JAMB Partnership with NIMC on Candidates’ Registration
Joint Admission and Matriculation Board, JAMB, recently disclosed that candidates sitting for next year’s Unified Tertiary Matriculation Examination, UTME, will need to register with their National Identity Number, NIN.
This followed the collaboration between the board and the National Identity Management Commission, NIMC, to harmonise data of UTME candidates to reduce cost of registration and check underage registration.
According to JAMB Registrar, Professor Ishaq Oloyede, the introduction of NIN to UTME was in line with the directive of the Federal Government that NIMC should be the primary data collection centre.
Professor Oloyede explained that this strategy would work against all forms of registration infractions, which is the foundation of examination malpractices.
In addition, from next year candidates will begin to register for their examination using the national identity management number, NIM, this will enable the board solve the challenges of multiple registrations.
In the words of the board’s spokesperson, Dr Fabian Benjamin experience had shown that malpractice in the conduct of public examination, especially the UTME, occurred at the registration stage.
He added that a porous registration exercise would compromise the examination process hence the need for proactive measures to secure the registration stage of the board’s exams.
Dr. Benjamin stressed that the longer the registration period of admission exams the more the chances fraudsters would have to perfect strategies to circumvent the process.
For instance, as part of the measures to check malpractice ,all school based centers will not be allowed to participate in next year’s JAMB exams but will be considered if the computer based centers belong to the secondary schools and the principal of the schools are responsible as administrators of the CBT centers.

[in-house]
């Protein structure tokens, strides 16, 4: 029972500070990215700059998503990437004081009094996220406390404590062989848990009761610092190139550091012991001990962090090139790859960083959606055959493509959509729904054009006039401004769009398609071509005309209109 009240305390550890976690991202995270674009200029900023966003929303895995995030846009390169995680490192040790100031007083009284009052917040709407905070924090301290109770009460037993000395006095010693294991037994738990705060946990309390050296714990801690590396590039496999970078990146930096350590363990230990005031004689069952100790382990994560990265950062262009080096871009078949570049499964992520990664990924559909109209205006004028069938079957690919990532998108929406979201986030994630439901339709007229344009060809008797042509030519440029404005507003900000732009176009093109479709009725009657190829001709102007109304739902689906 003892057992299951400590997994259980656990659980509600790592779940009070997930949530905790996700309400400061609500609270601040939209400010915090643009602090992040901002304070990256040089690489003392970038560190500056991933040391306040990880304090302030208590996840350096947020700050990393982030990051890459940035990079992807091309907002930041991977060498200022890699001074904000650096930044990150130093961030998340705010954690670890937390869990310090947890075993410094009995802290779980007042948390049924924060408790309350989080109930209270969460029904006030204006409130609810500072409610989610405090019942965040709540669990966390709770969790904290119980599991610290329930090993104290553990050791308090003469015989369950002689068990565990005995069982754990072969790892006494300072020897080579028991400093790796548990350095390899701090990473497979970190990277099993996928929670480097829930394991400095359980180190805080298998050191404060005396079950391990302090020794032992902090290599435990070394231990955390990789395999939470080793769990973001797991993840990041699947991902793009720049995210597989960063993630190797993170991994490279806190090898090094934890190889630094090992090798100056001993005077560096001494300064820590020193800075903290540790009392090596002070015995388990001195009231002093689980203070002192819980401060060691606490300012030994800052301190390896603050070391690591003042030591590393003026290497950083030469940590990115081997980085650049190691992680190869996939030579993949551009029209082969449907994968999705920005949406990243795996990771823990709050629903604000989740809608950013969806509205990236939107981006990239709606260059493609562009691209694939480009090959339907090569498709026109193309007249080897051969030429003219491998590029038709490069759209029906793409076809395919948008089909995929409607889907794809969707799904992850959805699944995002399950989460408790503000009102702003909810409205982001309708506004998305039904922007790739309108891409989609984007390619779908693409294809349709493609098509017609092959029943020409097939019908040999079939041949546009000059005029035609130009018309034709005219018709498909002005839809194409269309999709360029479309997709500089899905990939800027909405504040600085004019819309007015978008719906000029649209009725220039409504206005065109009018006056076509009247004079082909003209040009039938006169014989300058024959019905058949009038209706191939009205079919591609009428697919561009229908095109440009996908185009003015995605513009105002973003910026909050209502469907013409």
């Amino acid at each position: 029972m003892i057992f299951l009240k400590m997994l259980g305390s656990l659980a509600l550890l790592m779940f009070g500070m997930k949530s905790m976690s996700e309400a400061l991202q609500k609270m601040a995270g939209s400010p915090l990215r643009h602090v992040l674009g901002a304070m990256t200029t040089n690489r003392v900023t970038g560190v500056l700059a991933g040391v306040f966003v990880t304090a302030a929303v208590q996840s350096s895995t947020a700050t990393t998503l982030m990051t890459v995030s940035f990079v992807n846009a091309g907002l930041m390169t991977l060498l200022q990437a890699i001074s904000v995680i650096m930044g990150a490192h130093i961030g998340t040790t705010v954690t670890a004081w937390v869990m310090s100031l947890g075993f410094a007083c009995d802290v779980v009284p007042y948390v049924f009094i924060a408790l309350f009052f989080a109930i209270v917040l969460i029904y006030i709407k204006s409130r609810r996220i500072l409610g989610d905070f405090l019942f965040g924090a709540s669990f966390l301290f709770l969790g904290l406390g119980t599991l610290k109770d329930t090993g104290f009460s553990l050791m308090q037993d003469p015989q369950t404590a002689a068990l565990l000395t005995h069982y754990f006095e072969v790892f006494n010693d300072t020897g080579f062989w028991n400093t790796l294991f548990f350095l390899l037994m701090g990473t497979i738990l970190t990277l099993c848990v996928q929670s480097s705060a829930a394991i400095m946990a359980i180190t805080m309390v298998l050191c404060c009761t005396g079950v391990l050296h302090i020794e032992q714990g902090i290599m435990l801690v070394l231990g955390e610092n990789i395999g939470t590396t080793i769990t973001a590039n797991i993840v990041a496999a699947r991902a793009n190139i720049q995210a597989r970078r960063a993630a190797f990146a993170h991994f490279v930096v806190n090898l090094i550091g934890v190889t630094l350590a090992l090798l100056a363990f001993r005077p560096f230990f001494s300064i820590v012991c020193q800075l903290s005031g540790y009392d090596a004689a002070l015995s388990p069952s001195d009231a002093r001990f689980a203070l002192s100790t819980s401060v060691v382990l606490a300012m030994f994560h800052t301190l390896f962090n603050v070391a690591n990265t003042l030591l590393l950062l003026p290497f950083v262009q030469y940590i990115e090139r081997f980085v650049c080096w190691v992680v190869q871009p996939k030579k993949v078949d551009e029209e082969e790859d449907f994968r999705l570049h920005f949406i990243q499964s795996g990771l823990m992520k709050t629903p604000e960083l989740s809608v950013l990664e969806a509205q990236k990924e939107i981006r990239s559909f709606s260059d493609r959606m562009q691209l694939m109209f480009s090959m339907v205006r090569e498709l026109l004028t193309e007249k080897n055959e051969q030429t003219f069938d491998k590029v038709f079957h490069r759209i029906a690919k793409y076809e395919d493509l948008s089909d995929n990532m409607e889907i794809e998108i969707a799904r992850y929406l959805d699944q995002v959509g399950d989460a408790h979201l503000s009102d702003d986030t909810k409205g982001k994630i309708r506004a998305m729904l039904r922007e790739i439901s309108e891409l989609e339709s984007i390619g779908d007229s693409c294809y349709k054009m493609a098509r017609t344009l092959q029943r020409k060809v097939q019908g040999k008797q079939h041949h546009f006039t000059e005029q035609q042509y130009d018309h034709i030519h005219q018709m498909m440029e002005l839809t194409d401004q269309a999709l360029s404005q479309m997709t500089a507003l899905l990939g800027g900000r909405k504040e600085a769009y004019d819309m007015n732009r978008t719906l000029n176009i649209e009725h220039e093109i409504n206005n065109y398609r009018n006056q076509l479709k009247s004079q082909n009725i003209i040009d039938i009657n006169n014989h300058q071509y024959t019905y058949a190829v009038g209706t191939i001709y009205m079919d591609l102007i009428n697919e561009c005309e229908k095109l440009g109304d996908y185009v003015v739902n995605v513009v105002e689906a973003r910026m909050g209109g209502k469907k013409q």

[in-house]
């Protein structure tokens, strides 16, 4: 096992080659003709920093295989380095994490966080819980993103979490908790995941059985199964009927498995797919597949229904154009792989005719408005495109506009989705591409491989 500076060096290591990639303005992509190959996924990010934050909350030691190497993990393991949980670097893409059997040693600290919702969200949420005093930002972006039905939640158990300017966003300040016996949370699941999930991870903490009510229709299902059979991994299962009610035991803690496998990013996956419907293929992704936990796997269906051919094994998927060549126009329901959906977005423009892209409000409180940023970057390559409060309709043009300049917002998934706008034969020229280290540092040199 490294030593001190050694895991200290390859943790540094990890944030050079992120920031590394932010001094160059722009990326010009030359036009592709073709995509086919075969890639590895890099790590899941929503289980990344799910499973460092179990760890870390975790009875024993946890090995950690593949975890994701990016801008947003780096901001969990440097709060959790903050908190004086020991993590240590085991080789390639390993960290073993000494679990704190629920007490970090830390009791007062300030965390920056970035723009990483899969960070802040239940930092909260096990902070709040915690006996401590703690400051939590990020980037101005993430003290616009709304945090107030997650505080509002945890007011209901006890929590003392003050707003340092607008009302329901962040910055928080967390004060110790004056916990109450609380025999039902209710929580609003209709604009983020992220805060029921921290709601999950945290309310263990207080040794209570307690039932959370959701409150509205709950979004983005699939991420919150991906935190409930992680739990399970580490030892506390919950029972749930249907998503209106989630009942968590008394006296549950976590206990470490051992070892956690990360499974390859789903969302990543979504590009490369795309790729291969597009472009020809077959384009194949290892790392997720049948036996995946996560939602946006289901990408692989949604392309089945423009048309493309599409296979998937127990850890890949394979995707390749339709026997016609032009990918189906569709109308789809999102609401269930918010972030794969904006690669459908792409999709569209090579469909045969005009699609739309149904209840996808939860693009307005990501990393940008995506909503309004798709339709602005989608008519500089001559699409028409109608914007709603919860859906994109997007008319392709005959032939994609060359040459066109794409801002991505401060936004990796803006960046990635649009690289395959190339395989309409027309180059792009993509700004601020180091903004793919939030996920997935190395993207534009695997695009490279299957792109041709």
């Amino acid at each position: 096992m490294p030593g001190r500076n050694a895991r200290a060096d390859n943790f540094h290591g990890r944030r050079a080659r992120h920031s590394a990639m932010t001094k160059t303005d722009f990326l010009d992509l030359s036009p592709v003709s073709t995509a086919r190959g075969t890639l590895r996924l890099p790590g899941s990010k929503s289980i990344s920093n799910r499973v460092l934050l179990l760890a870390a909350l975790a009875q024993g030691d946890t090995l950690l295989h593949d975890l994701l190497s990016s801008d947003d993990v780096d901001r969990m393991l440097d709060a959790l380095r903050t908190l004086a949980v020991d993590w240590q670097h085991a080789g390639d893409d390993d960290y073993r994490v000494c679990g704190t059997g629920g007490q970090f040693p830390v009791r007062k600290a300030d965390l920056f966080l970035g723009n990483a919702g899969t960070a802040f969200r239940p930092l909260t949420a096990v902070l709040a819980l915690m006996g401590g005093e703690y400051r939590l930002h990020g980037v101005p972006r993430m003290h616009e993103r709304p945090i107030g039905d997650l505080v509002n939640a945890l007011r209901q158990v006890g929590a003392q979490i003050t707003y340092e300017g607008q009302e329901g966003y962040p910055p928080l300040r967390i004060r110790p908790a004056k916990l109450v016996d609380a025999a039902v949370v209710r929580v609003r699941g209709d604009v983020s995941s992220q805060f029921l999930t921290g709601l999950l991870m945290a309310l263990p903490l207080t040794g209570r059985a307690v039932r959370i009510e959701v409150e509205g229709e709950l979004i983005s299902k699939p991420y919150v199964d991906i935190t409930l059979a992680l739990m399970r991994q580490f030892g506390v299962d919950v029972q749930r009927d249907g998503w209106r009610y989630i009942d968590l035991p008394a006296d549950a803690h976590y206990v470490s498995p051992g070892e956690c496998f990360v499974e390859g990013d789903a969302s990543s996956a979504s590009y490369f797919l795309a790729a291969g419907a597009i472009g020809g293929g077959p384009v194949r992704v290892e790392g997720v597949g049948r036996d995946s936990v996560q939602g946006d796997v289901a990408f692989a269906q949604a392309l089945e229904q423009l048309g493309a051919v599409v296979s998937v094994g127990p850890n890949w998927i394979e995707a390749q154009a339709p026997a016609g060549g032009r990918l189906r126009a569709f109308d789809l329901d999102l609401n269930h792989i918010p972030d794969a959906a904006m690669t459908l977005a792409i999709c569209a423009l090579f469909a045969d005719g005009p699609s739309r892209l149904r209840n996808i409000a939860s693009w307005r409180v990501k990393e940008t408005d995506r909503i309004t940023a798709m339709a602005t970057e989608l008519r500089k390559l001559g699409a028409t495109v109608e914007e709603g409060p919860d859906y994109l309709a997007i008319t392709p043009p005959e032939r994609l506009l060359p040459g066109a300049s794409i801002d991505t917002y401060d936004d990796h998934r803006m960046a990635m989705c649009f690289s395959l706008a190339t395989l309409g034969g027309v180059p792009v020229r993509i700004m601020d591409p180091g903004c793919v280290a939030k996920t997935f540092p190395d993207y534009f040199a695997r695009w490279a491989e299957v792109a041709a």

On impersonation challenges facing the board, Dr Benjamin explained that for this year’s UTME, the board engaged facial match but not as reliable as biometrics of candidates fingers.
He added that unlike last year when twenty-four thousand cases of biometric issues were recorded, only two thousand cases were associated with this year’s examinations as a result of the biometric verification.
To this end, candidates are warned to refrain from depending on past question papers usually sold by fraudsters, as the board does not recycle questions.
According to the board spokesperson, besides the juggling of questions per person and by zone, questions would be equally set based on geopolitical zones, all aimed at ensuring the sanctity of its examinations.
It is expected that with all the measures put in place by the board, examination malpractices will be reduced to the barest minimum.